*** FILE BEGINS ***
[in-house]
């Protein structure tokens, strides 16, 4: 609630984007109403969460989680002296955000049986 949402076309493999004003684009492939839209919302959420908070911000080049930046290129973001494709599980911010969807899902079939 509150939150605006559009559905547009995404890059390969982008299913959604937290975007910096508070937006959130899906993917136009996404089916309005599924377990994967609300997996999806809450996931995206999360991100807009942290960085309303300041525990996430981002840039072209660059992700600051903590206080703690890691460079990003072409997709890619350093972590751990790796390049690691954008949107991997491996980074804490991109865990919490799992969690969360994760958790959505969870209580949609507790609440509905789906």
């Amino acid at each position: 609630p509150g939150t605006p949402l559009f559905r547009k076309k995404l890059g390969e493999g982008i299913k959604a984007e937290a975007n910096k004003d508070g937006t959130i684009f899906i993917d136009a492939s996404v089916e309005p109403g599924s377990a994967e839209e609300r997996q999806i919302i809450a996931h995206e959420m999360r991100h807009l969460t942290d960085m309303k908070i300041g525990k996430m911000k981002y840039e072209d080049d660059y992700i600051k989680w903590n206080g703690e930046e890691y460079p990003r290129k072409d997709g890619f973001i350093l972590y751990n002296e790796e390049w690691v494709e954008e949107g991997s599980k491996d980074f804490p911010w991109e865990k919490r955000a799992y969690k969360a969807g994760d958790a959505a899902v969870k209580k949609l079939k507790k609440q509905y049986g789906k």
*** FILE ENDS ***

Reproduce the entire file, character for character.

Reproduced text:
[in-house]
């Protein structure tokens, strides 16, 4: 609630984007109403969460989680002296955000049986 949402076309493999004003684009492939839209919302959420908070911000080049930046290129973001494709599980911010969807899902079939 509150939150605006559009559905547009995404890059390969982008299913959604937290975007910096508070937006959130899906993917136009996404089916309005599924377990994967609300997996999806809450996931995206999360991100807009942290960085309303300041525990996430981002840039072209660059992700600051903590206080703690890691460079990003072409997709890619350093972590751990790796390049690691954008949107991997491996980074804490991109865990919490799992969690969360994760958790959505969870209580949609507790609440509905789906």
């Amino acid at each position: 609630p509150g939150t605006p949402l559009f559905r547009k076309k995404l890059g390969e493999g982008i299913k959604a984007e937290a975007n910096k004003d508070g937006t959130i684009f899906i993917d136009a492939s996404v089916e309005p109403g599924s377990a994967e839209e609300r997996q999806i919302i809450a996931h995206e959420m999360r991100h807009l969460t942290d960085m309303k908070i300041g525990k996430m911000k981002y840039e072209d080049d660059y992700i600051k989680w903590n206080g703690e930046e890691y460079p990003r290129k072409d997709g890619f973001i350093l972590y751990n002296e790796e390049w690691v494709e954008e949107g991997s599980k491996d980074f804490p911010w991109e865990k919490r955000a799992y969690k969360a969807g994760d958790a959505a899902v969870k209580k949609l079939k507790k609440q509905y049986g789906k």